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To quote the legendary Warren Buffett: “The investor of today does not profit from yesterday’s growth.”

Though we have all heard the disclaimers on investment advertisements that past performance should not be seen as an indication of future returns, many investors still switch to the latest hot offerings just before the inevitable slump in performance.

The start of the new year was volatile and uncertain, leading to a buying and selling market busier than in previous years. This is to be expected and human nature at times of volatile returns when global worries and geopolitical tensions investors seek out previous winners and include these performers, hoping for the same outcomes as in the past — or better.

The first thing investors tend to do when looking for a place to invest is to find a fund, company or sector that did well recently. To quote Carl Richards: “If you are going to hire a contractor to remodel your kitchen it would be reasonable to go look at the work they have done in the past and expect that quality of work to continue, if not improve.”

This is true of remodelling, but when in investing it is not always the case. Past performance should not be seen as an indication of future returns, especially not in the short term. Investments move in cycles. Winners now may not be winners of the future. S&P Dow Jones’s six-monthly “persistence scorecard” measuring the consistency of active funds shows that relatively few funds stay consistently at the top.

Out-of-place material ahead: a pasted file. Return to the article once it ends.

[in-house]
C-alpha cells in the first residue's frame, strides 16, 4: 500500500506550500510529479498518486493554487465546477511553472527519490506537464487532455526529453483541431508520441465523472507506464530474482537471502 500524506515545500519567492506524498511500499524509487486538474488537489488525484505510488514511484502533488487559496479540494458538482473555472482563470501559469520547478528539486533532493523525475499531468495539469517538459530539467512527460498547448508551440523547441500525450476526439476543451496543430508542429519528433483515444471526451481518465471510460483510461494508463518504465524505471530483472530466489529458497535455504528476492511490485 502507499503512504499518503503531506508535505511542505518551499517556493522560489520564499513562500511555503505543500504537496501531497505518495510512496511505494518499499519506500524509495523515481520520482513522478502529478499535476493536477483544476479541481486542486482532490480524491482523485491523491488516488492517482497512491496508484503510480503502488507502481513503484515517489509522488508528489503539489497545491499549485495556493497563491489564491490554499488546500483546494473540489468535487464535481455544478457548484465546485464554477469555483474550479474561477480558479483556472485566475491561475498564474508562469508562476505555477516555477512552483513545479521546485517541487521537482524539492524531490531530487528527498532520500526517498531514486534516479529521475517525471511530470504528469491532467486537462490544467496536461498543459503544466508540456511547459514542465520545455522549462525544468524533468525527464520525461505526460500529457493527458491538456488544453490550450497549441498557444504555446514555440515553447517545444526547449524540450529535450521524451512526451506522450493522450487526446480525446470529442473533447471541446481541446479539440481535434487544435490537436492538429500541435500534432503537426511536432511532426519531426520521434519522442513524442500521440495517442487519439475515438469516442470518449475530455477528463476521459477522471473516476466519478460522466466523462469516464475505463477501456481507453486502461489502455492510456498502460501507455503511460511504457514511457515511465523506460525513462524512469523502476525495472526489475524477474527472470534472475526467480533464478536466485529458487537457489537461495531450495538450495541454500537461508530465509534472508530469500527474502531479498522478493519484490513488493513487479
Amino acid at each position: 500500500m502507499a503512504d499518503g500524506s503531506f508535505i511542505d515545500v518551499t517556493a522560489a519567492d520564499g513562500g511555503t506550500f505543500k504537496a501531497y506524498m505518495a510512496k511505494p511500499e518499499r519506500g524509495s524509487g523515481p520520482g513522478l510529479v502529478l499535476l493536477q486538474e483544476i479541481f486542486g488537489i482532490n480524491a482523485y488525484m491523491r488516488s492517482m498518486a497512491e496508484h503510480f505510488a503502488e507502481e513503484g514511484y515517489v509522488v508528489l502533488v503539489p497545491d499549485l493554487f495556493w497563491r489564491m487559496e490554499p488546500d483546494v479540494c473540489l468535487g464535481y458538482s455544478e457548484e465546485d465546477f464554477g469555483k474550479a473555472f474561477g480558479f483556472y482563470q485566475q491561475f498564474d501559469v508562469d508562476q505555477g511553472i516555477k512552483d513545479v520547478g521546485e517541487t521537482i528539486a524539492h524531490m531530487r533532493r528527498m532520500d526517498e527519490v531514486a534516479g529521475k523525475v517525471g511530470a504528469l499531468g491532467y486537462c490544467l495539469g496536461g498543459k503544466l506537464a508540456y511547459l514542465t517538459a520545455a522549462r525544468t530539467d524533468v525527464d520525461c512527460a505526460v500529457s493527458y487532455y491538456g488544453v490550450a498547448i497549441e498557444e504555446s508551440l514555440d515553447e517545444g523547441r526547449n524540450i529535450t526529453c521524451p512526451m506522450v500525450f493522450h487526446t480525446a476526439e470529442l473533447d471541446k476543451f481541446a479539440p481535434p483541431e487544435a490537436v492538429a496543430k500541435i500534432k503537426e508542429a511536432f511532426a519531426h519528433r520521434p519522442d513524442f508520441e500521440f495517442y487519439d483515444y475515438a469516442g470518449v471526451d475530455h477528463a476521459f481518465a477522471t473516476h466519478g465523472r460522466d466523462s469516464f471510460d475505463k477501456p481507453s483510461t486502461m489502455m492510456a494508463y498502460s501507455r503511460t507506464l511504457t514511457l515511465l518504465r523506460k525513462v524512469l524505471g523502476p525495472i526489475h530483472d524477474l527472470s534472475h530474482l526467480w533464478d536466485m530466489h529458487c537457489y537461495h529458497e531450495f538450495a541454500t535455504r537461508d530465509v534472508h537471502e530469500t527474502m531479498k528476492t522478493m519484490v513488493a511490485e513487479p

Let’s look at local market statistics, starting with the most successful Asisa SA general equity funds. Nineteen funds landed in the top quartile of their peer group in the 10 years to end-February (it considers only funds with a 10-year track record, excluding fund of funds). Of these 19, how many landed in their Asisa category’s top quartile three years running at some point in those 10 years, and how often did they pull off a “three-peat” (three instances of three-year successive first-quartile performance annually)?

Of the 19 funds (in the first quartile over 10 years), only seven performed in the top quartile for three successive years over the 10 years; only three  achieve this twice; and only one achieved a “three-peat”.

Other findings include:

  • Nine of the 19 funds spent at least one year (of the 10) in the fourth quartile.
  • Every fund spent at least one year of the 10 in the third quartile.
  • Altogether 18 of the funds spent more than two years in the third quartile (over the 10 years).
  • The 19 funds spent only about 30% (of the total instances over the 10 years) in the first quartile.

What be concluded from these statistics? Performance chasing rarely works. It is more important to look at a manager’s consistency in the longer term.